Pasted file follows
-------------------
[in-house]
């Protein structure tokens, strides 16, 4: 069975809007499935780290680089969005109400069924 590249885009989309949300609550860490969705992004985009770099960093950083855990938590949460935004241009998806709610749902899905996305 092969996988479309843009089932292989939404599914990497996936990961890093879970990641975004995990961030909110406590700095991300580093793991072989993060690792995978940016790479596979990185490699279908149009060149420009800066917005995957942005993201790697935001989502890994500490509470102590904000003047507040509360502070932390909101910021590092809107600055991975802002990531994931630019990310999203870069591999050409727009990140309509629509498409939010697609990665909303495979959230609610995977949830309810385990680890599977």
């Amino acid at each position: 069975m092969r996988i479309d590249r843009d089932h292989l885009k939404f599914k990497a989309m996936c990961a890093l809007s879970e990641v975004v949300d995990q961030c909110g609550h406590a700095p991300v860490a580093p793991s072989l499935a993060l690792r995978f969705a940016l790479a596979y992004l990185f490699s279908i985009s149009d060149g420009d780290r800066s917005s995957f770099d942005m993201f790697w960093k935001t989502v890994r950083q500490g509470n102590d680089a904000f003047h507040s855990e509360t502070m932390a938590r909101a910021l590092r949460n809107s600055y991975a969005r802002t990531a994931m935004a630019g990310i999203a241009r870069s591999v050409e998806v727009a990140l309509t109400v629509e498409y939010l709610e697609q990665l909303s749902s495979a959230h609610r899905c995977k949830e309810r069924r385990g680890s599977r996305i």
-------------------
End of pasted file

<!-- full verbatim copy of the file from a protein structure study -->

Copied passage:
[in-house]
């Protein structure tokens, strides 16, 4: 069975809007499935780290680089969005109400069924 590249885009989309949300609550860490969705992004985009770099960093950083855990938590949460935004241009998806709610749902899905996305 092969996988479309843009089932292989939404599914990497996936990961890093879970990641975004995990961030909110406590700095991300580093793991072989993060690792995978940016790479596979990185490699279908149009060149420009800066917005995957942005993201790697935001989502890994500490509470102590904000003047507040509360502070932390909101910021590092809107600055991975802002990531994931630019990310999203870069591999050409727009990140309509629509498409939010697609990665909303495979959230609610995977949830309810385990680890599977």
């Amino acid at each position: 069975m092969r996988i479309d590249r843009d089932h292989l885009k939404f599914k990497a989309m996936c990961a890093l809007s879970e990641v975004v949300d995990q961030c909110g609550h406590a700095p991300v860490a580093p793991s072989l499935a993060l690792r995978f969705a940016l790479a596979y992004l990185f490699s279908i985009s149009d060149g420009d780290r800066s917005s995957f770099d942005m993201f790697w960093k935001t989502v890994r950083q500490g509470n102590d680089a904000f003047h507040s855990e509360t502070m932390a938590r909101a910021l590092r949460n809107s600055y991975a969005r802002t990531a994931m935004a630019g990310i999203a241009r870069s591999v050409e998806v727009a990140l309509t109400v629509e498409y939010l709610e697609q990665l909303s749902s495979a959230h609610r899905c995977k949830e309810r069924r385990g680890s599977r996305i």